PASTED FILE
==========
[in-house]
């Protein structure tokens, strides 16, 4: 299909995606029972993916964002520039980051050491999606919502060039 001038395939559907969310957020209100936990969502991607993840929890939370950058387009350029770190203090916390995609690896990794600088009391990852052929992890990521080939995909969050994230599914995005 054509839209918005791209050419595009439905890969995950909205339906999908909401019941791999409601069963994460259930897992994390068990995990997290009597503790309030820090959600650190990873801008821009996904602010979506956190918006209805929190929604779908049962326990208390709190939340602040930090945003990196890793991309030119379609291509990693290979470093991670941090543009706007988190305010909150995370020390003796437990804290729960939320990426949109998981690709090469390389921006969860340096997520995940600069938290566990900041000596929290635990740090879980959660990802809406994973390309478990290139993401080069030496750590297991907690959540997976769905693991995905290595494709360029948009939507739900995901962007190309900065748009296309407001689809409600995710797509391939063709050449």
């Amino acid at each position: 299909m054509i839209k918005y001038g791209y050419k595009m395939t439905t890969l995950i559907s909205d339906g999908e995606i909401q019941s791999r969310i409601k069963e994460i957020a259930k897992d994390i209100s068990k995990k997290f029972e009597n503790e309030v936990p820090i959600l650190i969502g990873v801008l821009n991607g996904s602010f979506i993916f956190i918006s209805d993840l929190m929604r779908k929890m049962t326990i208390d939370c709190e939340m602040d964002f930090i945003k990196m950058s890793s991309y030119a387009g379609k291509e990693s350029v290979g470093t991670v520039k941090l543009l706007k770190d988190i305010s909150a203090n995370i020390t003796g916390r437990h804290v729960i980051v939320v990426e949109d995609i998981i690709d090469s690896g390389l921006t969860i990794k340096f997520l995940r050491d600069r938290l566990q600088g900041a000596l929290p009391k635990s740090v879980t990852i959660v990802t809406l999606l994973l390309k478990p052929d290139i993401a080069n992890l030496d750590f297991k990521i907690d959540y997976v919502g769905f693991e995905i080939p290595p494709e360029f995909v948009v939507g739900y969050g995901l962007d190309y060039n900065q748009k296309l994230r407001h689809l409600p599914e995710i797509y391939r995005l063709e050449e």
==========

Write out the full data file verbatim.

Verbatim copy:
[in-house]
């Protein structure tokens, strides 16, 4: 299909995606029972993916964002520039980051050491999606919502060039 001038395939559907969310957020209100936990969502991607993840929890939370950058387009350029770190203090916390995609690896990794600088009391990852052929992890990521080939995909969050994230599914995005 054509839209918005791209050419595009439905890969995950909205339906999908909401019941791999409601069963994460259930897992994390068990995990997290009597503790309030820090959600650190990873801008821009996904602010979506956190918006209805929190929604779908049962326990208390709190939340602040930090945003990196890793991309030119379609291509990693290979470093991670941090543009706007988190305010909150995370020390003796437990804290729960939320990426949109998981690709090469390389921006969860340096997520995940600069938290566990900041000596929290635990740090879980959660990802809406994973390309478990290139993401080069030496750590297991907690959540997976769905693991995905290595494709360029948009939507739900995901962007190309900065748009296309407001689809409600995710797509391939063709050449």
């Amino acid at each position: 299909m054509i839209k918005y001038g791209y050419k595009m395939t439905t890969l995950i559907s909205d339906g999908e995606i909401q019941s791999r969310i409601k069963e994460i957020a259930k897992d994390i209100s068990k995990k997290f029972e009597n503790e309030v936990p820090i959600l650190i969502g990873v801008l821009n991607g996904s602010f979506i993916f956190i918006s209805d993840l929190m929604r779908k929890m049962t326990i208390d939370c709190e939340m602040d964002f930090i945003k990196m950058s890793s991309y030119a387009g379609k291509e990693s350029v290979g470093t991670v520039k941090l543009l706007k770190d988190i305010s909150a203090n995370i020390t003796g916390r437990h804290v729960i980051v939320v990426e949109d995609i998981i690709d090469s690896g390389l921006t969860i990794k340096f997520l995940r050491d600069r938290l566990q600088g900041a000596l929290p009391k635990s740090v879980t990852i959660v990802t809406l999606l994973l390309k478990p052929d290139i993401a080069n992890l030496d750590f297991k990521i907690d959540y997976v919502g769905f693991e995905i080939p290595p494709e360029f995909v948009v939507g739900y969050g995901l962007d190309y060039n900065q748009k296309l994230r407001h689809l409600p599914e995710i797509y391939r995005l063709e050449e």